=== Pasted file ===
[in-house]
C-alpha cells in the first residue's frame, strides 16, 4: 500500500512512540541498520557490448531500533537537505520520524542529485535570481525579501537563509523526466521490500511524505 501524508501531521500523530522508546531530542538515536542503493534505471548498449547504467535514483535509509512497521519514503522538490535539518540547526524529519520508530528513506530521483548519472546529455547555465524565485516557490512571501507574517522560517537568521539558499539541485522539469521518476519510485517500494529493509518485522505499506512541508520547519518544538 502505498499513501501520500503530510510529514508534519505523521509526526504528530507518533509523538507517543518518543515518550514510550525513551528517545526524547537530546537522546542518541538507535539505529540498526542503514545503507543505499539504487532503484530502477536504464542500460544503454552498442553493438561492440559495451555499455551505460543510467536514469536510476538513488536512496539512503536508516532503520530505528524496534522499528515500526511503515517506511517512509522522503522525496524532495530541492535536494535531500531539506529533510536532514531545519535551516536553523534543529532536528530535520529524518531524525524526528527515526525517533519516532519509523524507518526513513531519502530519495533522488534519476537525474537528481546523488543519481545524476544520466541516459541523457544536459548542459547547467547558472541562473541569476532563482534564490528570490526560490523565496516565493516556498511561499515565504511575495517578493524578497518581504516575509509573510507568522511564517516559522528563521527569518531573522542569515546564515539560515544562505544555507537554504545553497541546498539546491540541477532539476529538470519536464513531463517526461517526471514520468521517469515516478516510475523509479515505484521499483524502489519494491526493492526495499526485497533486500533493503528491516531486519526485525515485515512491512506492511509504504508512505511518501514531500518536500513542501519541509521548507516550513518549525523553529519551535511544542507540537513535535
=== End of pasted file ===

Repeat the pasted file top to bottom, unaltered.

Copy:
[in-house]
C-alpha cells in the first residue's frame, strides 16, 4: 500500500512512540541498520557490448531500533537537505520520524542529485535570481525579501537563509523526466521490500511524505 501524508501531521500523530522508546531530542538515536542503493534505471548498449547504467535514483535509509512497521519514503522538490535539518540547526524529519520508530528513506530521483548519472546529455547555465524565485516557490512571501507574517522560517537568521539558499539541485522539469521518476519510485517500494529493509518485522505499506512541508520547519518544538 502505498499513501501520500503530510510529514508534519505523521509526526504528530507518533509523538507517543518518543515518550514510550525513551528517545526524547537530546537522546542518541538507535539505529540498526542503514545503507543505499539504487532503484530502477536504464542500460544503454552498442553493438561492440559495451555499455551505460543510467536514469536510476538513488536512496539512503536508516532503520530505528524496534522499528515500526511503515517506511517512509522522503522525496524532495530541492535536494535531500531539506529533510536532514531545519535551516536553523534543529532536528530535520529524518531524525524526528527515526525517533519516532519509523524507518526513513531519502530519495533522488534519476537525474537528481546523488543519481545524476544520466541516459541523457544536459548542459547547467547558472541562473541569476532563482534564490528570490526560490523565496516565493516556498511561499515565504511575495517578493524578497518581504516575509509573510507568522511564517516559522528563521527569518531573522542569515546564515539560515544562505544555507537554504545553497541546498539546491540541477532539476529538470519536464513531463517526461517526471514520468521517469515516478516510475523509479515505484521499483524502489519494491526493492526495499526485497533486500533493503528491516531486519526485525515485515512491512506492511509504504508512505511518501514531500518536500513542501519541509521548507516550513518549525523553529519551535511544542507540537513535535